The AG who weeks earlier had strongly implied that most of GNC's products were fake was now affirming that he found "no evidence" that the company deviated from federal regulations.

GNC did agree to conduct DNA testing going forward--but on its raw materials, not the finished products [emphasis added]. It also agreed to post signs explaining the difference between plants and processed extracts, in case consumers were confused about that.

As Olson summarizes:
The whole affair inflicted millions of dollars in economic damage on companies that had done nothing wrong, while sending consumers around the country into needless spasms of anger, worry, and outrage. As Hammond writes: "It turns out the one peddling snake oil was Schneiderman himself."

Comments and Sharing

COMMENTS (12 to date)
AS writes:

Hopefully the political process works and he
fails reelection.

Jon Murphy writes:

I suppose this also highlights the danger of having "non-experts" in charge of enforcement and/or legislation.

Glenn writes:

I honestly don't know what to believe at this point. If the extraction and isolation process used by supplement makers to concentrate their product "denatures" the parent DNA to the point that it is unrecognizable under standard exams, why does the supplement retain any value which the original planet claimed?

Can we separately test for the presence of whatever it was about the plant that we claimed was beneficial in the first place (e.g., for the presence of the vitamins, mineral, or amino acids)? And doesn't this mean the government actually had the right of it on the subject of pills which simply asserted to contain supplementary plant material?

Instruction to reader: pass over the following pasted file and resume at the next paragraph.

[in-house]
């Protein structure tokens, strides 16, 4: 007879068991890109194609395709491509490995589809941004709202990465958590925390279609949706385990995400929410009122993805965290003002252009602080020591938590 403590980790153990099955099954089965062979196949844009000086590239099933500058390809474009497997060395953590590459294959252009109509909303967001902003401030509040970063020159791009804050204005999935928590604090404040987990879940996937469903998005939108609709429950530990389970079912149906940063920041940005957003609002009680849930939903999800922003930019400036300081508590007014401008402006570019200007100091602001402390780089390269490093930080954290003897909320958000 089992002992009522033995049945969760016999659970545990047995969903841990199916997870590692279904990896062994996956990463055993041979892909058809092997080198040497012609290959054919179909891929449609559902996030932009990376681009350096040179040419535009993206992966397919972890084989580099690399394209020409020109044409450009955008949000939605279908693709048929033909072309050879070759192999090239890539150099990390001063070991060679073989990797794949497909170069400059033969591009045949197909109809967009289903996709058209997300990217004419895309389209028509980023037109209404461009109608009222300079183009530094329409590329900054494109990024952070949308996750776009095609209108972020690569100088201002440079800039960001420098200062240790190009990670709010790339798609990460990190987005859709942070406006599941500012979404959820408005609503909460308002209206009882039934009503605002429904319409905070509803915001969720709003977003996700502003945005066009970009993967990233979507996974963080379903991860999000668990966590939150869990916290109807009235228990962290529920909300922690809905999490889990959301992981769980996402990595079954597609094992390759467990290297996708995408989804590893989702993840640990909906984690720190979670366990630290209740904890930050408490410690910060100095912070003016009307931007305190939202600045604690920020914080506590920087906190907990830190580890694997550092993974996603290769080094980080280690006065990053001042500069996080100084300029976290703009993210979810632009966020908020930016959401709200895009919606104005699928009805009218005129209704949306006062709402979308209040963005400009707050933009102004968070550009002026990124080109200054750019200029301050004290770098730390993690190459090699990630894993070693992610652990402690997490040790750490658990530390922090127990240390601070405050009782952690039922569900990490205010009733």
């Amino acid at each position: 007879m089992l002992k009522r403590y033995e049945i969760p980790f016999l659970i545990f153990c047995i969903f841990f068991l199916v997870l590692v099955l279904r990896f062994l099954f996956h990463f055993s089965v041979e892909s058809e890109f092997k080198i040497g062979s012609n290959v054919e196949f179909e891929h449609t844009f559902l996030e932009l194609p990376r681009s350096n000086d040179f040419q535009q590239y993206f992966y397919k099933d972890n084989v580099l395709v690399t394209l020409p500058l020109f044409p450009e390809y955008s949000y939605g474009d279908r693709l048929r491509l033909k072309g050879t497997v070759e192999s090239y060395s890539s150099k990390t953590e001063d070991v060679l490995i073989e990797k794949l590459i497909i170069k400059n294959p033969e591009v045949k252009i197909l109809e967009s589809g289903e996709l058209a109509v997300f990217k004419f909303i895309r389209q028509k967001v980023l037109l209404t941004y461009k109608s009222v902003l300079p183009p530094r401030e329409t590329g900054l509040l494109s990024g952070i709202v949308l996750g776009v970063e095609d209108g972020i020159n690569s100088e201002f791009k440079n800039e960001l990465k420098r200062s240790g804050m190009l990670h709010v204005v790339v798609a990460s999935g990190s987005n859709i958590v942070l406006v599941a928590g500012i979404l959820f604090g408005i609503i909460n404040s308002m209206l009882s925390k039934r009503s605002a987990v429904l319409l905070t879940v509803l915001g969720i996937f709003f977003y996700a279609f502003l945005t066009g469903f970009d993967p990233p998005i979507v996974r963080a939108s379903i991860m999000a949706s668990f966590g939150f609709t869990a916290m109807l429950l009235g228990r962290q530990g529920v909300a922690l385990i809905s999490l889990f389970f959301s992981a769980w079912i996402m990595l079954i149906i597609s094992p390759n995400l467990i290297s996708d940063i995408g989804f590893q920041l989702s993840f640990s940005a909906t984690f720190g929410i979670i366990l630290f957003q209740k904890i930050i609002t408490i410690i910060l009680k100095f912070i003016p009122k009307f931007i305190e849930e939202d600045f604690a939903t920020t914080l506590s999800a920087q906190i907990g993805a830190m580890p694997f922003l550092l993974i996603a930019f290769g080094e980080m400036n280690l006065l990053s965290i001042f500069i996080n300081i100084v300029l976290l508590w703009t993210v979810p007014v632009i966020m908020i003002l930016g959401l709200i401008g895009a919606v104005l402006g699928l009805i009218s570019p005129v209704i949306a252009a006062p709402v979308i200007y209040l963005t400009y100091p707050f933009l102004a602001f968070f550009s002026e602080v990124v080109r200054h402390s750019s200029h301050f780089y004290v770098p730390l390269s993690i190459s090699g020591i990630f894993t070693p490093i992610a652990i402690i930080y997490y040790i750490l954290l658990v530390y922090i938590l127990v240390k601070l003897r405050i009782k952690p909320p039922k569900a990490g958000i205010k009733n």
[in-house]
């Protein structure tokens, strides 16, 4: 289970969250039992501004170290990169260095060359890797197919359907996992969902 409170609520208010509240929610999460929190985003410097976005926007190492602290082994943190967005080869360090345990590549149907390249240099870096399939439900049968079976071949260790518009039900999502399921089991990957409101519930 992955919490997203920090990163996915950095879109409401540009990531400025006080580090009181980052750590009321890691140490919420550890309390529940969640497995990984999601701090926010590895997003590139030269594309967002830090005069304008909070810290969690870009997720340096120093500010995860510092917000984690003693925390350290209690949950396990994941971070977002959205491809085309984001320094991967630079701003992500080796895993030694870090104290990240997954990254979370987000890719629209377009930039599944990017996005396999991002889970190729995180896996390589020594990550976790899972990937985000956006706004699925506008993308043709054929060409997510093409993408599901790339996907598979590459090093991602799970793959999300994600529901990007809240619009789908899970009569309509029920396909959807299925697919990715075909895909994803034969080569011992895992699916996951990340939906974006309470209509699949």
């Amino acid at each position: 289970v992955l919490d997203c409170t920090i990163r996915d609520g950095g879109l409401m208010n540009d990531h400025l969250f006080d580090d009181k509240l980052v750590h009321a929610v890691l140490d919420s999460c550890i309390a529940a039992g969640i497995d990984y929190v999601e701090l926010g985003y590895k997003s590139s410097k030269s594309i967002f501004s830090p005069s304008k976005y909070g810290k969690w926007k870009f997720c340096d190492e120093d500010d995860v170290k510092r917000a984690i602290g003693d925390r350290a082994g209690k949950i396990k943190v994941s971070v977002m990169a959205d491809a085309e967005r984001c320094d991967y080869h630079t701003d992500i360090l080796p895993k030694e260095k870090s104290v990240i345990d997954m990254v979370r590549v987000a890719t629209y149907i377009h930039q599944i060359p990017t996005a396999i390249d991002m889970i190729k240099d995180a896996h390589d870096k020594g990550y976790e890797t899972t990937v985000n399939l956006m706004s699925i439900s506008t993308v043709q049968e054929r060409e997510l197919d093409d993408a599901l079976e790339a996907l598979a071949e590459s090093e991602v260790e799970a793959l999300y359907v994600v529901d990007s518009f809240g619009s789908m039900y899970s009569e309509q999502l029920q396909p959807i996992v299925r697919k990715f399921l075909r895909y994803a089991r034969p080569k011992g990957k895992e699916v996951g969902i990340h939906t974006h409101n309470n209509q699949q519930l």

If my pill bottle claims to contain 1000mg of garlic per serving, but actually contains no identifiable garlic DNA, does it actually contain garlic? It's beginning to sound like the homeopathic approach to supplementation.

MikeP writes:

If the extraction and isolation process used by supplement makers to concentrate their product "denatures" the parent DNA to the point that it is unrecognizable under standard exams, why does the supplement retain any value which the original planet claimed?

Because the value of the plant as a supplement isn't in the DNA.

What percentage of living matter is DNA? Since DNA works solely as DNA, why would anyone expect any DNA whatsoever in any useful extract from the plant?

...well, anyone except a demagogue prosecutor politician.

stronginva writes:

I am playing a tiny violin for GNC. GNC has agreed many time to settlements with the FTC because it could not back up many of the claims it makes for its products. http://www.quackwatch.com/02ConsumerProtection/gnc.html

Its stores used to be filled with POS advertising extolling health benefits for its products, even though there was no scientific basis for the claim. Those times the government got it right. I know because I was at the FTC for some of this. The difference is likely this. The FTC has a tradition of using experts in various fields to back up their cases.

So NY just has a lousy consumer protection office. The FTC, which is headed by appointees from both parties, overcomes ideological squabbles (for the most part) because its staff is aware that one way around political fights is to back the case with top experts.

The author should talk with his doctor before taking any supplements. Doctors prescribe things such as vitamins only for very specific conditions. Otherwise one is only paying good money for expensive urine.

MikeP writes:

Hopefully the political process works and he fails reelection.